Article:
In many species individuals advertise their quality via vocal communication. Although sound production requires energy, it is still unclear to what extent vocalizing increases metabolic rate. A substantial energetic cost of vocalization may suggest that it serves as a handicap. In this study, we evaluated the energetic cost of vocalization in the context of other activities in a free-living mammal. In the rock hyrax, Procavia capensis, males produce loud complex songs that convey multiple types of information about the singer. We used the doubly labelled water method to estimate field metabolic rate (FMR), in males that were collar-fitted with miniaturized recorders. Higher-ranked males sang longer songs, which also featured higher sound energy. However, contrary to our predictions, the duration of singing was negatively correlated with FMR, whereas the duration of other social sounds, typically associated with social conflicts, had a positive effect on FMR. We suggest that higher-ranking males expend overall less energy due to lower intrinsic metabolism, and thus the singing duration effect on FMR is a reflection of social rank. Rock hyrax singing is therefore assessed as requiring a high effort over a short period but not as a lengthy activity, matching the category of index signals. Singing may also serve as a handicap to the signaller, not because of its energetic cost but because it exposes the singer to potential predation. Our study is the first to record the activities and vocalizations of a free-living mammal in such detail. We discuss the costs and benefits of hyrax songs, suggesting that singing males trade safety from predators for increasing their reputation.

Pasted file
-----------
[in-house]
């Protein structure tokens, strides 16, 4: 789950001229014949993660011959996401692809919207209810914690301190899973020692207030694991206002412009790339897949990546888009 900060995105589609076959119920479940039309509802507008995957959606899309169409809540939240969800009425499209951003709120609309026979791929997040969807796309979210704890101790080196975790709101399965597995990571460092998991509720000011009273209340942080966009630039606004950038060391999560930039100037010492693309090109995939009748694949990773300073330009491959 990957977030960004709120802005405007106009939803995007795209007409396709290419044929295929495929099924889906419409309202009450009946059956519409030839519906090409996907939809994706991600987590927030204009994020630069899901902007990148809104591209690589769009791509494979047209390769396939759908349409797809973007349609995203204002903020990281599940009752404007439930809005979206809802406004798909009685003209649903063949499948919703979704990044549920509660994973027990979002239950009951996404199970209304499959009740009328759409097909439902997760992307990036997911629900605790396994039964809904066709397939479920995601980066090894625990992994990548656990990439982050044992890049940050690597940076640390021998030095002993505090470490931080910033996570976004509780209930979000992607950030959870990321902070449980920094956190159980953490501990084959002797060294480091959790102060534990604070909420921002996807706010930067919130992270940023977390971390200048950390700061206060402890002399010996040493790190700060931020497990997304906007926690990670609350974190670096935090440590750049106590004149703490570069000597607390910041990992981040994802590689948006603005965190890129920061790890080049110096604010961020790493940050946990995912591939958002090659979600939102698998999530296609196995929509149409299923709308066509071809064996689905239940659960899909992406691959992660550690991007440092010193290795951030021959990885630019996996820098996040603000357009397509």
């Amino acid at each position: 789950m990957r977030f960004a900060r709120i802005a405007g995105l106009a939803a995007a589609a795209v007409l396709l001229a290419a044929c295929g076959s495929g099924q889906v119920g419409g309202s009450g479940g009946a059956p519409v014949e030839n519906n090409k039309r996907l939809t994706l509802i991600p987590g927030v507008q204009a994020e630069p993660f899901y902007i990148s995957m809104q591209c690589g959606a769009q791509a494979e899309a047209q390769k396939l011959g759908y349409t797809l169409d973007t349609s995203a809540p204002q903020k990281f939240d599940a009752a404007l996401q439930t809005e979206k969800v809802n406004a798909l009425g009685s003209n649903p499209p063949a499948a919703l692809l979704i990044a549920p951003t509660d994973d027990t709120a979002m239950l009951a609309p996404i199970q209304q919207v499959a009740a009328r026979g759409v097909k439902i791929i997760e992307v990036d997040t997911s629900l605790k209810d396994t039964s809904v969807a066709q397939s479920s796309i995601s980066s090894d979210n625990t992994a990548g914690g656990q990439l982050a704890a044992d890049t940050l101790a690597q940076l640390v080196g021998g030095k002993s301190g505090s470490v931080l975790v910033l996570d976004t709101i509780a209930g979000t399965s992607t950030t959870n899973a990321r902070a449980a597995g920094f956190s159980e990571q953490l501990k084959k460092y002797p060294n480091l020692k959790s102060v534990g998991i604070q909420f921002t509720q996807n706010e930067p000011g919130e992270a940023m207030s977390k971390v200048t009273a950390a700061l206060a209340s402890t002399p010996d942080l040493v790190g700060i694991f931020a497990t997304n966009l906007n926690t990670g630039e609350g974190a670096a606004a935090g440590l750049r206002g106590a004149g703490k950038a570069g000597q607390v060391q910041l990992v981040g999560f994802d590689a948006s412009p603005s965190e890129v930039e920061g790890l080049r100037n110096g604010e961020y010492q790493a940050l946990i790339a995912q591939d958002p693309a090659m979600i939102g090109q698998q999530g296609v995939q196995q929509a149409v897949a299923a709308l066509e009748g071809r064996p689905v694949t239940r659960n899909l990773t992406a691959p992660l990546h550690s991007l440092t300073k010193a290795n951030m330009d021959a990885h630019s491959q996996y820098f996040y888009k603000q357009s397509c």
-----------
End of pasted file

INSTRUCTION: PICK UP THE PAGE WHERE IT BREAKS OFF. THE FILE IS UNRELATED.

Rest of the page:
Bibliographical noteFunding Information:
We wish to thank Naomi Paz for editorial assistance. We are obliged to the many project students, field guides and park rangers who helped in the field. We wish to thank the Nature and Parks Authority for their permission to work at the Ein Gedi Nature Reserve and the Ein Gedi Field School for their hospitality and logistical support. We thank two anonymous referees for their insightful comments. The Israel Sciences Foundation funded the study (grants 488/05 , 461/09 ). AI is a Postdoctoral Fellow at the National Institute for Mathematical and Biological Synthesis, an Institute sponsored by the National Science Foundation (NSF), the U.S. Department of Homeland Security, and the U.S. Department of Agriculture through NSF Award EF-0832858, with additional support from The University of Tennessee, Knoxville.
- Field metabolic rate
- Handicap principle
- Index signal
- Procavia capensis
- Rock hyrax